This was no ordinary gathering. "Doers and producers" in the four Atlantic Canadian Provinces -- Prince Edward Island, New Brunswick, Nova Scotia and Newfoundland and Labrador -- representing communities as small as about 100, assembled to share success stories. Patron sponsor, Newspapers Atlantic, deliberately hand-picked delegates after an application process. They wanted people who were making a difference in their rural community. They also wanted a right mix of gender, geography, experience and background. They got it right. They also deliberately went out of their way to ensure this was not a government-sponsored or a government directed event. The effort was to showcase and bring together the activist grassroots community. I could have counted the number of elected officials on two fingers or so.
Much of the Georgetown Conference was recorded, archived and will made available online. My views, below, just touch the highlights as I saw the conference.
RURAL COMMUNITY COMMITMENT AND SUCCESS
My first inspiration came from the conference's very first presenter, Zita Cobb out of Fogo Island, NL, and founder of Shorefast Foundation. She has turned people's perception of rural, outport communities on its head. Yes, the people in the community can leave to explore the world, come back, and make a difference. Her signature legacy, in my view, is her Fogo Island Inn designed by Norwegian architect Todd Saunders.
Following Zita was a fellow Newfoundlander, the effervescent Donna Butt, artistic Director of the Rising Tide Theatre in Trinity, NL. Her presentation resonated with me because I had experienced an outdoor play in Trinity a few years ago with an overnight stay at the Fishers Loft that was so memorable the details remain crystal clear. The whole community it seems has become part of a remarkable tourist attraction on the arts.
THE CHALLENGES TO RURAL COMMUNITY
Well, the keynote speaker for "Challenges to Rural Community" had to be another highlight. Doug Griffiths, MLA from Wainwright, Alberta, gave an entertaining, educational and powerful presentation. He co-authored the book "13 Ways to Kill Your Community". But it wasn't doom and gloom. It was a clarion call to get our act together and look out for those things we need to fix or avoid to improve our quality of rural place. His credibility rated high as he personally visited hundreds of communities to seek out what ails them, in order to understand rural issues -- problems and successes.
BUSINESS OF RURAL COMMUNITIES
John Bragg, from the Bragg Group, Collingwood NS, and Barry Kyle, from Industrial Rubber Co., Bathurst NB and Labrador City NL gave their success story (with struggles along the way). They spoke about the importance and value of people to create vibrant communities and businesses. They spoke about reaching out beyond our borders, to the world's markets, to become competitive and be at the leading edge in their field.
GREAT IDEAS EXCHANGE
Definitely, hands-down favourite presenter with the crowd was the no-nonsense, "kick in the pants" inspirational mayor from Yarmouth NS, Mayor Pam Mood.
Sometimes it requires a strong character to deal with a community crisis (see blog post on Chemainus, British Columbia). Heavens knows the Town of Yarmouth has had its share. But this did not deter Mayor Mood from turning things on its ear. Her "All Hands on Deck" program inspired the town to collaborate and make a fundamental shift in attitude -- a first step to create a viable and vibrant community. I highly recommend her as a keynote speaker to other towns facing an attitude and cannot-do mindset. She did. You can.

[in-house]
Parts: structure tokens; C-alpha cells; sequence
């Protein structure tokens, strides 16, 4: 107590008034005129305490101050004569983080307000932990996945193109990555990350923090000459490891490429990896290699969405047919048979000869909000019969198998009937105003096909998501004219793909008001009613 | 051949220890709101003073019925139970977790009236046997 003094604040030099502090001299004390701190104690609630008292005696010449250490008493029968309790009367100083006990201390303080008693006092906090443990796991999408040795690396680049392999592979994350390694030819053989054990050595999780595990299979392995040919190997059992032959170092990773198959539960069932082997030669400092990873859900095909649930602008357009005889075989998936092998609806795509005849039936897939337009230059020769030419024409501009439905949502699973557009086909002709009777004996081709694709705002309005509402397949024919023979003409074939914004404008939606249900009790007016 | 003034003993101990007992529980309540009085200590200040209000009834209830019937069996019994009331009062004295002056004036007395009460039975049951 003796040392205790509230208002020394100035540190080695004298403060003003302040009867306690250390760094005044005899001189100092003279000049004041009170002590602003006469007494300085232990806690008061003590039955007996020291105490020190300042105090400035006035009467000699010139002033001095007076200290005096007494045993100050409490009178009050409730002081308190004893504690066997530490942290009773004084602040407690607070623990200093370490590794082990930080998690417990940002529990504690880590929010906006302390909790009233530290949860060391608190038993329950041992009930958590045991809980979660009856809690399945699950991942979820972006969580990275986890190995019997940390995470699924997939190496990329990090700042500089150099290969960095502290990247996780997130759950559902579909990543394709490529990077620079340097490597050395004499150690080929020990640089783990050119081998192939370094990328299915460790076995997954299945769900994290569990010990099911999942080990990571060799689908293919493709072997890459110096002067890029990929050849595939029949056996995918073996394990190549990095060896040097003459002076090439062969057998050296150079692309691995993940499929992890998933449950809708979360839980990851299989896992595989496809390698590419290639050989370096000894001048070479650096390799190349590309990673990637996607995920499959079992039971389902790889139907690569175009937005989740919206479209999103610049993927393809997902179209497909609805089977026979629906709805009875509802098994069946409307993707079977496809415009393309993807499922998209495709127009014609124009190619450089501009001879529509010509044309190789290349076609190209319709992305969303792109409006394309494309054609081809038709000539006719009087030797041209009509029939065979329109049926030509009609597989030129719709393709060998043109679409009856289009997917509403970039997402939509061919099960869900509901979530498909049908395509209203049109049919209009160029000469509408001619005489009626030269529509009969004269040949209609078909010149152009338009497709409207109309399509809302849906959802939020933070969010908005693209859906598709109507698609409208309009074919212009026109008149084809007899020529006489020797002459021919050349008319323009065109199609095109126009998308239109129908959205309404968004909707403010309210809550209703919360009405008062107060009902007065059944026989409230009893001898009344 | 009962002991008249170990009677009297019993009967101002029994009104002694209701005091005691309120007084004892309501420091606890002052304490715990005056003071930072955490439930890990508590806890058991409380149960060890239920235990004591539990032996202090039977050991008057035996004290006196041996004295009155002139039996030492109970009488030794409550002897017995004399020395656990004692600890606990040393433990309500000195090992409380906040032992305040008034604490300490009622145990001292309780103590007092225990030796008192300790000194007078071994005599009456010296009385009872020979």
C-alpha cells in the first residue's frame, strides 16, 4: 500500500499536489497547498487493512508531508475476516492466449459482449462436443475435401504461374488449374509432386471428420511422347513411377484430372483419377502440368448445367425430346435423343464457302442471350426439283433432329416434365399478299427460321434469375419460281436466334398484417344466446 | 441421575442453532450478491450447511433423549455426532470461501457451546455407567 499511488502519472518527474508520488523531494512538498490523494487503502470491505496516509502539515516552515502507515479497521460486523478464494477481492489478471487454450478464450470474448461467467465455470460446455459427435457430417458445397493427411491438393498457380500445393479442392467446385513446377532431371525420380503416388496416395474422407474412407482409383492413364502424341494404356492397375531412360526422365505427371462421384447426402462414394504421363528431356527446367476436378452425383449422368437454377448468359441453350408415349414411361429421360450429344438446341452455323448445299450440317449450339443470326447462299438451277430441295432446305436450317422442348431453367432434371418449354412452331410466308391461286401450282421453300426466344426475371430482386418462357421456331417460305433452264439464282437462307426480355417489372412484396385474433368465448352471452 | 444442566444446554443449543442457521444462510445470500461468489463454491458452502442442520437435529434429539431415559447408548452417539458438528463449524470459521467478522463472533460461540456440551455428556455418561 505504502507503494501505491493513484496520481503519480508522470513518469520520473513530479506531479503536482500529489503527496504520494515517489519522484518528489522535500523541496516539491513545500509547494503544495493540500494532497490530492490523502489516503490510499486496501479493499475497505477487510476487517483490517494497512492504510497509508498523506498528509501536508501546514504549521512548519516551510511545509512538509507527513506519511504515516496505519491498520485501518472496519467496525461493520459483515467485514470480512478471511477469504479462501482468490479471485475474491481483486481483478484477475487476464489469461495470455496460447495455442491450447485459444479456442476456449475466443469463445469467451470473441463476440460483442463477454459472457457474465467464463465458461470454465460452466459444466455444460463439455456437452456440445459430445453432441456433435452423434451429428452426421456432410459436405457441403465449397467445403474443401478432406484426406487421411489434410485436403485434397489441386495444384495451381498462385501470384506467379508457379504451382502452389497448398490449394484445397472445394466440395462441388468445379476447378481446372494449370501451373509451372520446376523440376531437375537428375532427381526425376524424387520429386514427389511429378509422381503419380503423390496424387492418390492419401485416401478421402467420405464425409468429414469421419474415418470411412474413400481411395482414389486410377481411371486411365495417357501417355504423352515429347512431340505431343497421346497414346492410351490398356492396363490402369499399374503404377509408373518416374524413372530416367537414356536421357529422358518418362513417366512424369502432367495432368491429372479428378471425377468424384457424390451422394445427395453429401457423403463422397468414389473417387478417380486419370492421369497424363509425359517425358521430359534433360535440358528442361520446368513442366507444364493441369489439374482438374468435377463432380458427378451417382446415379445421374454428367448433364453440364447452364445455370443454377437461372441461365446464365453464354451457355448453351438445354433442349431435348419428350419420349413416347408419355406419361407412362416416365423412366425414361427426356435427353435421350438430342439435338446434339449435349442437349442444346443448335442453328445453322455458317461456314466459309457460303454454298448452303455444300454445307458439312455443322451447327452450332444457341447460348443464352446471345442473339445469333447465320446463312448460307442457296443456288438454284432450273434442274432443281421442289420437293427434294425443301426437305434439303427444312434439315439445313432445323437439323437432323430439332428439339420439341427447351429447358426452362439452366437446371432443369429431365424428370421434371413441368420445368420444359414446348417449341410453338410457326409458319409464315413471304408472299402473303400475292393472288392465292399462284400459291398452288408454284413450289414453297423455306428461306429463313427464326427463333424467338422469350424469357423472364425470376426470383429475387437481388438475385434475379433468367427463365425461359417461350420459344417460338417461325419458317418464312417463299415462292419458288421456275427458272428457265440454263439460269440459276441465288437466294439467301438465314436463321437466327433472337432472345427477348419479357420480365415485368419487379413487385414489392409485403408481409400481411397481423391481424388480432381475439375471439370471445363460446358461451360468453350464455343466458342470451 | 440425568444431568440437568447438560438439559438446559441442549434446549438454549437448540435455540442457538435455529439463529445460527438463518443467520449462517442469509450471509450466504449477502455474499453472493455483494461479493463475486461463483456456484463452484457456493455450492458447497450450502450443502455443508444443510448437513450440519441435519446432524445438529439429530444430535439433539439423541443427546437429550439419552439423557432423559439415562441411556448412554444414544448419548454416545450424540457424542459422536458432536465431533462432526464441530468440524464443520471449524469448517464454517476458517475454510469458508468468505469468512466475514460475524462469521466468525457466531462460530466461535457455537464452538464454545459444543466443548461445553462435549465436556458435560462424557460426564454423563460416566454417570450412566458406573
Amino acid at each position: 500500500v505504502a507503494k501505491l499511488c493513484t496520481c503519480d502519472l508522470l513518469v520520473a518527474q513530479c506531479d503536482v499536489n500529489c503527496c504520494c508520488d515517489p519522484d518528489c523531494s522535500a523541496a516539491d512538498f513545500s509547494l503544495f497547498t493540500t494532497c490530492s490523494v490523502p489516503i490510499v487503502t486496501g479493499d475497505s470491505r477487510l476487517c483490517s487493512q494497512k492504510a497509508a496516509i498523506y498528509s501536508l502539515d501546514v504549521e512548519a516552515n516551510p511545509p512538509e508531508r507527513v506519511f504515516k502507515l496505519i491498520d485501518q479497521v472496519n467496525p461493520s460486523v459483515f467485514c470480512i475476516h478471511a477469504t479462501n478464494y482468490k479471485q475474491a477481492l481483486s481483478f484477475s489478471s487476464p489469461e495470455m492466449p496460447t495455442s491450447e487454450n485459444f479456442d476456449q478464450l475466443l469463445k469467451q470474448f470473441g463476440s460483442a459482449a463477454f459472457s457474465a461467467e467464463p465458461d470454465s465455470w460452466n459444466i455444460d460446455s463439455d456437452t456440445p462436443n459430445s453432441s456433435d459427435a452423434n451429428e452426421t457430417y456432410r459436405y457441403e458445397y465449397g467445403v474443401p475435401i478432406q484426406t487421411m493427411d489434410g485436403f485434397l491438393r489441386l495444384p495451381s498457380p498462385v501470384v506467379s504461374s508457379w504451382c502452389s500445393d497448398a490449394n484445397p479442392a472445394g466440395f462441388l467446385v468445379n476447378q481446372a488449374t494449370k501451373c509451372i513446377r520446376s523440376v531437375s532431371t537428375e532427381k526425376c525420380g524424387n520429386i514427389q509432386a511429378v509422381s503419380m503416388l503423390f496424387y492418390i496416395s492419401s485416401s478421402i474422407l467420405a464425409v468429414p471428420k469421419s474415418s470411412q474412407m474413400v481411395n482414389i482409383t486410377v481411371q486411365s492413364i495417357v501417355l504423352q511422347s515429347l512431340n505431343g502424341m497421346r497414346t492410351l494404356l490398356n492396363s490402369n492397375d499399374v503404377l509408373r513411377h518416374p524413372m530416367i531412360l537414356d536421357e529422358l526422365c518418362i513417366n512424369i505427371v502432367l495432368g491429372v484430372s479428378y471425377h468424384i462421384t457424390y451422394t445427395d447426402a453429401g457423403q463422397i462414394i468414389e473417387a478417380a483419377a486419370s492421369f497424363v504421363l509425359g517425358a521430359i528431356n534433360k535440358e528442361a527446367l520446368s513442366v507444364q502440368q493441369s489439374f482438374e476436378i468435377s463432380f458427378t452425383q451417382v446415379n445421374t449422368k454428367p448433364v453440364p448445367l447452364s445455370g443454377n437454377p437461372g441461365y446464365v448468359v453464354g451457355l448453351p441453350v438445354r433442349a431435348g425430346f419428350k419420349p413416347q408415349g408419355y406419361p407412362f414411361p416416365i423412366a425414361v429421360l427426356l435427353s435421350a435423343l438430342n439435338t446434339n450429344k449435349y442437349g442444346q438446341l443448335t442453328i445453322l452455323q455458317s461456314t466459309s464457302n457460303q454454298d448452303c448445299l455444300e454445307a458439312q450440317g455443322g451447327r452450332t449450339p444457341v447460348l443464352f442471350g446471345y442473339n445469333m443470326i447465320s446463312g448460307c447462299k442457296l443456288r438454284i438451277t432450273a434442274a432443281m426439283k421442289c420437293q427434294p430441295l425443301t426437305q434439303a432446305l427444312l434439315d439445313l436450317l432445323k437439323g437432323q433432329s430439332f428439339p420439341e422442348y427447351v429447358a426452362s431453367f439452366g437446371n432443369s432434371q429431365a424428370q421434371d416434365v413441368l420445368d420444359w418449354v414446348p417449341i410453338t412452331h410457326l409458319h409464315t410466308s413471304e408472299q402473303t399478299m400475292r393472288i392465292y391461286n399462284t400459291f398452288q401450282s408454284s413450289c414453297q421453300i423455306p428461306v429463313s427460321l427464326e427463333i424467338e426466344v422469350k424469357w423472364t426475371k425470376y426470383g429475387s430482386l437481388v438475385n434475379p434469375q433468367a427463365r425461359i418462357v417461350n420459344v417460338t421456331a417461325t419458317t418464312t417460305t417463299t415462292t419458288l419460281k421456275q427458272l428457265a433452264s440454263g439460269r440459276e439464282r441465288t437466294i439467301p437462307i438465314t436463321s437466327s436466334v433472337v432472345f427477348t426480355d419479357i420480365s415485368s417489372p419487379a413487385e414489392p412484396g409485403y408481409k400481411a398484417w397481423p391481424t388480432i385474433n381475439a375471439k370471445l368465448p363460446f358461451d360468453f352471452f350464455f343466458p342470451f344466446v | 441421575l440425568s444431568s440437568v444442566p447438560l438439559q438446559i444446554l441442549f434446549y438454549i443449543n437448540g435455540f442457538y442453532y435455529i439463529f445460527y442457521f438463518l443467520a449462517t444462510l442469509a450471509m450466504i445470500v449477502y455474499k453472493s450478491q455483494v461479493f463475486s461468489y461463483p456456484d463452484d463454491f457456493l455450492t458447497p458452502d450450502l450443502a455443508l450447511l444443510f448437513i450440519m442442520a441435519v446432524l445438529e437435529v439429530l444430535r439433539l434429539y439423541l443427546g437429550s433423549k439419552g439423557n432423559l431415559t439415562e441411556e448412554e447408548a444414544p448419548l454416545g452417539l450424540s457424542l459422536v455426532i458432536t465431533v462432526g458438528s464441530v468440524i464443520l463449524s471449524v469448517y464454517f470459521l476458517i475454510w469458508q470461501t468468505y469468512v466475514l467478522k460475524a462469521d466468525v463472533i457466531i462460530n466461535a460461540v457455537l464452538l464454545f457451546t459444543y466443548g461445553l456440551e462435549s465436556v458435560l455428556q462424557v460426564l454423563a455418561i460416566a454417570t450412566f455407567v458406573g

FUTURE DOERS AND PRODUCERS
Media celebrity Shaun Majumder, actor and founder of "The Gathering" and the "Burlington Business Initiative", Burlington NL moderated the most important (in my view) final session of the conference with our next generation entrepreneurs:
Nick MacGregor, MacLellan's Brook NS
Brendan ("B-man") Curran, Alberry Plains PEI
Maxime ("Baby Steps") Gauvin, NB
Melissa Jackson, St John's NL and New Glasgow NS
Each entrepreneur gave their story and their views on what needed to be done to deal with youth out migration. The session ended with a discussion on Majumder-inspired projects and community-involved revitalization of home town, Burlington NL -- such as Majumder Manor.
I would apply to attend another Georgetown Conference. But I realise that to be accepted this would require that I continue to work hard to be a "doer" or "producer". Georgetown is no place for slackers, dreamers or spectators. I guess that's what I liked about this Georgetown Conference. Unlike other conferences I have attended, where delegates return home and the event quickly becomes history, these delegates will take home the ideas they freely shared in Georgetown and re-jig their work back home to become even more effective in building vibrant rural communities.
A representative from British Columbia, stood up at the end went to the stage and told everyone, "we need a Georgetown Conference in the Kootenays. Nova Scotians looked to Kentville, Yarmouth or Cape Breton for a Georgetown Conference. Someone yelled out "we need one in Africa". Majumder pointed to his compatriot from Trinity and said we need a Georgetown Conference in Trinity, Newfoundland and Labrador. The Georgetown Conference is not over yet -- not by a long shot.